THE STORY BEHIND THE PHOTOS
I had less than 24 hours on the ground in Rhode Island. The plan was to arrive early Friday afternoon and be on my way back to New Jersey by noon on Saturday. That would give me dusk on Friday and dawn on Saturday to shoot. As a landscape photographer, prime shooting times for me are one hour either side of sunrise or sunset. You just can't get compelling landscape images in the middle of the day.
Off I went. It was a 3 1/2 hr drive to my destination. I arrived at my hotel at 4PM and immediately headed out again. I drove south in search of the Point Judith lighthouse. The plan was to shoot the lighthouse from the beach as the sun began its gradual descent to the west and then hit several other spots along the coast before it got dark.
Upon arriving, I was greeted by a tall cyclone fence topped with barbed wire and a sign that said: "US Coastguard - Authorized Personnel Only". Clearly I needed a plan B. I walked the perimeter of the fence toward a bed of tall, densely packed marsh reeds. I found what I assumed was a path through the reeds to the beach. But the reeds were so tall - at least 10 ft - I couldn't be sure what I was getting myself into. Still, feeling a little full of myself, I thought, "Even the US Coastguard can't keep me from getting my shots." Moments later I felt my hubris melt away as I was sinking into slimy, ankle-deep mud.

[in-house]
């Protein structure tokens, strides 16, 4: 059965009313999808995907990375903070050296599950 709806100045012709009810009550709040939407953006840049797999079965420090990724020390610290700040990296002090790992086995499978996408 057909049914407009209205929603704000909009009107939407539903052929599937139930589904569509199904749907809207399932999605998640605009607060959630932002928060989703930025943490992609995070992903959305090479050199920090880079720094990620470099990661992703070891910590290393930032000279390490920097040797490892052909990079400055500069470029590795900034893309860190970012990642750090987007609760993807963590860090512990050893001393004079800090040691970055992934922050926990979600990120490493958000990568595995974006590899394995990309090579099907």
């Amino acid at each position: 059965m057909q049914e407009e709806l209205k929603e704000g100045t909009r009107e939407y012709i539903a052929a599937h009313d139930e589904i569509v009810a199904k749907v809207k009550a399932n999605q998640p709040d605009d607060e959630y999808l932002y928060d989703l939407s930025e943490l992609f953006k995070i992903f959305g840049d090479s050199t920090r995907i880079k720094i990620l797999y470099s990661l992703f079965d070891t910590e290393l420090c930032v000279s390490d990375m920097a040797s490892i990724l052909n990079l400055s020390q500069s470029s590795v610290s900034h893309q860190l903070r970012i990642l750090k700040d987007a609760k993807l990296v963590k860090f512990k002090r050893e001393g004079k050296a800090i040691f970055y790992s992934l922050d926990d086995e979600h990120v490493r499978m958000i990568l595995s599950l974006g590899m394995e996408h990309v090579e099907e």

I eventually made my way through the reeds to the beach. However, triumph once again turned to despair as I saw the beach was completely bereft of sand. In its place was an ocean of small, ankle-biting rocks and boulders. (Rhode Island is apparently known for its rocky shoreline - I didn't get the memo.) While it was difficult to walk without twisting my ankle or tripping, I eventually found a good place to shoot, setup my camera and fired away. Then almost as quickly, I realized it was time to move on to the other shoreline locations before I lost out to the rapidly setting sun.